Teaching PALS was kind enough to let me write a guest post on Student-Driven Pedagogy in the Early American Survey Course for their blog. Check it out!
[youtube https://www.youtube.com/watch?v=iJn0ZPd6mYo&w=560&h=315] It's the end of the semester, and we've finally arrived at our poetry unit. After wrapping up Chopin's The Awakening, we spent two days on Dickinson, discussing death (in an unintentional transition from Chopin's controversial ending), the im/materiality of Dickinson's imagery, and, of course, the metaphorical meanings in Dickinson's punctuation, her masterful dashes. I introduced … Continue reading Sylvia Plath’s “Lady Lazarus” & Star Trek
Moving on from teaching the general theme of women's oppression in my composition course, as I described in my last post, we've turned to a much more complex and darker play, John Webster's The Duchess of Malfi. The most corrupt characters, Ferdinand and the Cardinal (also the Duchess's brothers), are motivated by many things: money, power, maintaining a … Continue reading Teaching Students Close Reading Skills with Twitter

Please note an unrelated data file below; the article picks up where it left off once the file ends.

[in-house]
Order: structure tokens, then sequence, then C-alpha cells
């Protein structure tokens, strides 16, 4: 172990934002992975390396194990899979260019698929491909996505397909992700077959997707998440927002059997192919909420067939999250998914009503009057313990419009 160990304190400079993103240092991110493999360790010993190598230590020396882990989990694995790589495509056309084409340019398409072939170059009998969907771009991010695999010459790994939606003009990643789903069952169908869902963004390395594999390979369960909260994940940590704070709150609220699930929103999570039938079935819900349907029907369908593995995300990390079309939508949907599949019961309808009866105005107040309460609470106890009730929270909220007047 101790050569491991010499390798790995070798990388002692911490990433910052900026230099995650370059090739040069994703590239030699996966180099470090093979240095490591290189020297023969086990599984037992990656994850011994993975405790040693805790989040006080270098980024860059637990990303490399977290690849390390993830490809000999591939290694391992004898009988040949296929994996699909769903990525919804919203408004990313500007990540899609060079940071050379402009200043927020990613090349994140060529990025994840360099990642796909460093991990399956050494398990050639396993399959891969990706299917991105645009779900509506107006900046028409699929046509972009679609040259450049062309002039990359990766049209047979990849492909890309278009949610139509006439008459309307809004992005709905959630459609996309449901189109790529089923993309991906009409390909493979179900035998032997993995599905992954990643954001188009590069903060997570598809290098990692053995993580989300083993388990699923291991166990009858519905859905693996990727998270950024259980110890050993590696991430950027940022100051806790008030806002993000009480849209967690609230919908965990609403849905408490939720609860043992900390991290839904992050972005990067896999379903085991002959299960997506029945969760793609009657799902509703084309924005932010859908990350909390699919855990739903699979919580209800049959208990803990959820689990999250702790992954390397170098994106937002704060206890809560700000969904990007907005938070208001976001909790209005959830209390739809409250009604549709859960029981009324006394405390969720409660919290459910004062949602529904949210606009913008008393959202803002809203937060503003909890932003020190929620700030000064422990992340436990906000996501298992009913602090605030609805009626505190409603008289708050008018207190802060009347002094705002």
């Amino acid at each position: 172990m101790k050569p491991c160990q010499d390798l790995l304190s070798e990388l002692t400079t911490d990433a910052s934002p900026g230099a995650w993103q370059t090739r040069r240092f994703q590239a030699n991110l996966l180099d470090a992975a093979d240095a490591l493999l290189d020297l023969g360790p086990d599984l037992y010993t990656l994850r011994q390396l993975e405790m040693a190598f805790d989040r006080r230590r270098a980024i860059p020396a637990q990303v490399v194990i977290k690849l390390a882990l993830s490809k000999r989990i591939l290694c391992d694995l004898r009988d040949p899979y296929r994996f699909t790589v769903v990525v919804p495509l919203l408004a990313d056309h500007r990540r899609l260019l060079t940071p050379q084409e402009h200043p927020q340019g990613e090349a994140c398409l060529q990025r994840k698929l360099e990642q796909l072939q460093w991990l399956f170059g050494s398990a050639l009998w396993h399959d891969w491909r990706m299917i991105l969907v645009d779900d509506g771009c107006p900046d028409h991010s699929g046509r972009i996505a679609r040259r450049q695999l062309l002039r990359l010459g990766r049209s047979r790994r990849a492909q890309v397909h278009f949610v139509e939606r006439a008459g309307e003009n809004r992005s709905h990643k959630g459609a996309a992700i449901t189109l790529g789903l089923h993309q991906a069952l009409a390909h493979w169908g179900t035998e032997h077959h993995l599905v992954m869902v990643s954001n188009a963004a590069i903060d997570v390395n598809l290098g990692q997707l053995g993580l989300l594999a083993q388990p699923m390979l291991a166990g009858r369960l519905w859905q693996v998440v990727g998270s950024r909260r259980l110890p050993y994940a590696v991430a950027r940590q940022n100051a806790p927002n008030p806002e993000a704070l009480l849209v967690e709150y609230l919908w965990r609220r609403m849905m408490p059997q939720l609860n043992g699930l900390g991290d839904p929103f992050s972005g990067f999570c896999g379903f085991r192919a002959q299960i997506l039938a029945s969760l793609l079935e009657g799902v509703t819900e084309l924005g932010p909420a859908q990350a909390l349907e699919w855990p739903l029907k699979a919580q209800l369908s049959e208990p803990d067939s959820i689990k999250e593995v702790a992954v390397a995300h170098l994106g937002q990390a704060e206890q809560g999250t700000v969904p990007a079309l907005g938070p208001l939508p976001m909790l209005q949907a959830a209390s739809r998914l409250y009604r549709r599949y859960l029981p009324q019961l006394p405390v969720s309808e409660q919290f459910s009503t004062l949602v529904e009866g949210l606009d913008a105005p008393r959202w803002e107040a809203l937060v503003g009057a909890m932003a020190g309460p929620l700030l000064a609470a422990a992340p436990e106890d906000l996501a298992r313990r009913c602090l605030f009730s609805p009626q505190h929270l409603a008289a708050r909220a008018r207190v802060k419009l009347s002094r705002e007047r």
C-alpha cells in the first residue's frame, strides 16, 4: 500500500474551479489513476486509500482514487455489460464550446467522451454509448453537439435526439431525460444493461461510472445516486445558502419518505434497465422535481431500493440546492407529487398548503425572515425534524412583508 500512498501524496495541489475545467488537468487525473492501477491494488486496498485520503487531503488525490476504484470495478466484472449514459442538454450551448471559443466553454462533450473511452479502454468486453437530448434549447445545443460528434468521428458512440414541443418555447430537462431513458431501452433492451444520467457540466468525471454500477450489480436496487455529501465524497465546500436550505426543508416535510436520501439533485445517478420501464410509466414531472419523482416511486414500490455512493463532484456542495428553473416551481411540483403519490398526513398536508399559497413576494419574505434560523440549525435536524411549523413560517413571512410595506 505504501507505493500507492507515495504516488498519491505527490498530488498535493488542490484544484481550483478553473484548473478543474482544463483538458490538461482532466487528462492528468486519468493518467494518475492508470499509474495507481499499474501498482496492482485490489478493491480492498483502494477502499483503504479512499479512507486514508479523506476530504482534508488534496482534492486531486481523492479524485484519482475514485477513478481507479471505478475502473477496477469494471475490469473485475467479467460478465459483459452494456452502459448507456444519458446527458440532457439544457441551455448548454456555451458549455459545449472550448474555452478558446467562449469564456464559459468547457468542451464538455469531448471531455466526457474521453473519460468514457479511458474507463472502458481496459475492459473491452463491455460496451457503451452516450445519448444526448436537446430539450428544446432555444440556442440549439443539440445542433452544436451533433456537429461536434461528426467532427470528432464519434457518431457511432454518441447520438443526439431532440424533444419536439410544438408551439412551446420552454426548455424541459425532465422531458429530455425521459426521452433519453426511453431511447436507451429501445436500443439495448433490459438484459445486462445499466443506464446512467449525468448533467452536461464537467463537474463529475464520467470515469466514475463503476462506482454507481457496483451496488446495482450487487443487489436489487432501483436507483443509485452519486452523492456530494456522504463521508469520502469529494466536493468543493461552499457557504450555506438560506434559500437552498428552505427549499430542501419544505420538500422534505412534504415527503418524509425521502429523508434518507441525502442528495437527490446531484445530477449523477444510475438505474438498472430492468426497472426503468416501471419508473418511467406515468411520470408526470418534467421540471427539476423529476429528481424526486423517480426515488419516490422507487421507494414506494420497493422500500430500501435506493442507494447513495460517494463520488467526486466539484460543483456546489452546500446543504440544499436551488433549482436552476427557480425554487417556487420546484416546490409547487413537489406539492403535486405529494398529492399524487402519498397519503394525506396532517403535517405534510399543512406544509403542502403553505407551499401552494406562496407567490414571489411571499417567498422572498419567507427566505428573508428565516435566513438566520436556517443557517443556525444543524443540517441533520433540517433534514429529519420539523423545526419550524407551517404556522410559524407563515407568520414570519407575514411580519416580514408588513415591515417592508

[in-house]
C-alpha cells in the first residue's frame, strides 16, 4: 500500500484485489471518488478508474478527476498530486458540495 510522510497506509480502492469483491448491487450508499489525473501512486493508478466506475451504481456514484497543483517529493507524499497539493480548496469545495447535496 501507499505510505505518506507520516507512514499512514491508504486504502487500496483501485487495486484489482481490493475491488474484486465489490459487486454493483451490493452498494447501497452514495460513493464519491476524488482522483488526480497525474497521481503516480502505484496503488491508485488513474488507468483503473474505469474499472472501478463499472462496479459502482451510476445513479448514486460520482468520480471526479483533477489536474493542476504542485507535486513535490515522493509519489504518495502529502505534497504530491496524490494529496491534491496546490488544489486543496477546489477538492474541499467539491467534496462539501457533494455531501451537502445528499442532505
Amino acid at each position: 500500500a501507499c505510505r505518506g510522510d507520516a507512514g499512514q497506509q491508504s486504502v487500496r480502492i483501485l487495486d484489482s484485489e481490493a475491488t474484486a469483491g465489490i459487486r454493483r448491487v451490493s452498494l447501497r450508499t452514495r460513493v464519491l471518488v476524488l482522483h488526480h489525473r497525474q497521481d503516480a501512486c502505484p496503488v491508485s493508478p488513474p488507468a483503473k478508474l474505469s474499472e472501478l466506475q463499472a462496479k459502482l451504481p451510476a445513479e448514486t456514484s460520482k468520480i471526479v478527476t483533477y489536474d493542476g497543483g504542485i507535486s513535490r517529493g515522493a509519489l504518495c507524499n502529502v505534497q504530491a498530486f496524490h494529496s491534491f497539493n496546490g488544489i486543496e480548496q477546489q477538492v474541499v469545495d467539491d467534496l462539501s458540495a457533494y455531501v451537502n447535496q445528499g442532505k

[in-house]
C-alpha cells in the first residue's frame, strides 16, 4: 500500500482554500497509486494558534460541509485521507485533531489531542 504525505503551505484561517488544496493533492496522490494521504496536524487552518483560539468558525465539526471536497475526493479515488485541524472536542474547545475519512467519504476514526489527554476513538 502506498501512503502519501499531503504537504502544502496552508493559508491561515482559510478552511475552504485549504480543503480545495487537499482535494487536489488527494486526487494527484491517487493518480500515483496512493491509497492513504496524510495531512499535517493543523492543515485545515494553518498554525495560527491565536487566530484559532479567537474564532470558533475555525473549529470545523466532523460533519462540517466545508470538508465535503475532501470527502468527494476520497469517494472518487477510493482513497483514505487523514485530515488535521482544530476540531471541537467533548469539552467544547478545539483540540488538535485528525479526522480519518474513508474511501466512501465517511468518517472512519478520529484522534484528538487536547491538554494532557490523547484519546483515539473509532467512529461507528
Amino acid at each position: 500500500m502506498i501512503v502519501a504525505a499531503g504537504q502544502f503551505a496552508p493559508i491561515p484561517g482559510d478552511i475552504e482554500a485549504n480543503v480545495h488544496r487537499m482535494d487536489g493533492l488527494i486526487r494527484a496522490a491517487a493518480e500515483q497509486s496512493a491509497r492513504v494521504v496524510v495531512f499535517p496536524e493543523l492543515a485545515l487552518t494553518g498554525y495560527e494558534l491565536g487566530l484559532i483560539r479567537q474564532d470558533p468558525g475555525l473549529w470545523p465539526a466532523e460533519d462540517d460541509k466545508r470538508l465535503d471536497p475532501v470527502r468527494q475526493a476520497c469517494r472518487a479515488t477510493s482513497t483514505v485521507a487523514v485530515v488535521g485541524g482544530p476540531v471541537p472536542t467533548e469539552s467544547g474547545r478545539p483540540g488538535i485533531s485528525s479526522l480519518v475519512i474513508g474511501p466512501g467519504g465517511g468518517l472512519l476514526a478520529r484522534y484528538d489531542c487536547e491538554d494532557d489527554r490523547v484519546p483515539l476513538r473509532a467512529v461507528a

Teaching an American Literature survey course for the first time last semester, I wanted to take on Herman Melville's Moby-Dick both for myself and for my students. My students were mostly English majors, and had followed Hope Leslie and Hawk-Eye through the American wilderness with me earlier in the semester. The magnetic pull to read Moby-Dick and give the potential spiritual journey … Continue reading Using BuzzFeed to Teach Melville
The semester has already been a productive one in and outside of the class. My students have completed three out of four blog posts assigned this semester, answering questions like "What is it to be 'American'?" and going on nature walks without cellphones to draw connections between the early American readings and the American wilderness. For … Continue reading Showcase: Student Blog Posts
"...For his simple heart Might not resist the sacred influences, Which, from the stilly twilight of the place, And from the gray old trunks that high in heaven Mingled their mossy boughs, and from the sound Of the invisible breath that swayed at once All their green tops, stole over him, and bowed His spirit … Continue reading American Survey: Getting Student Input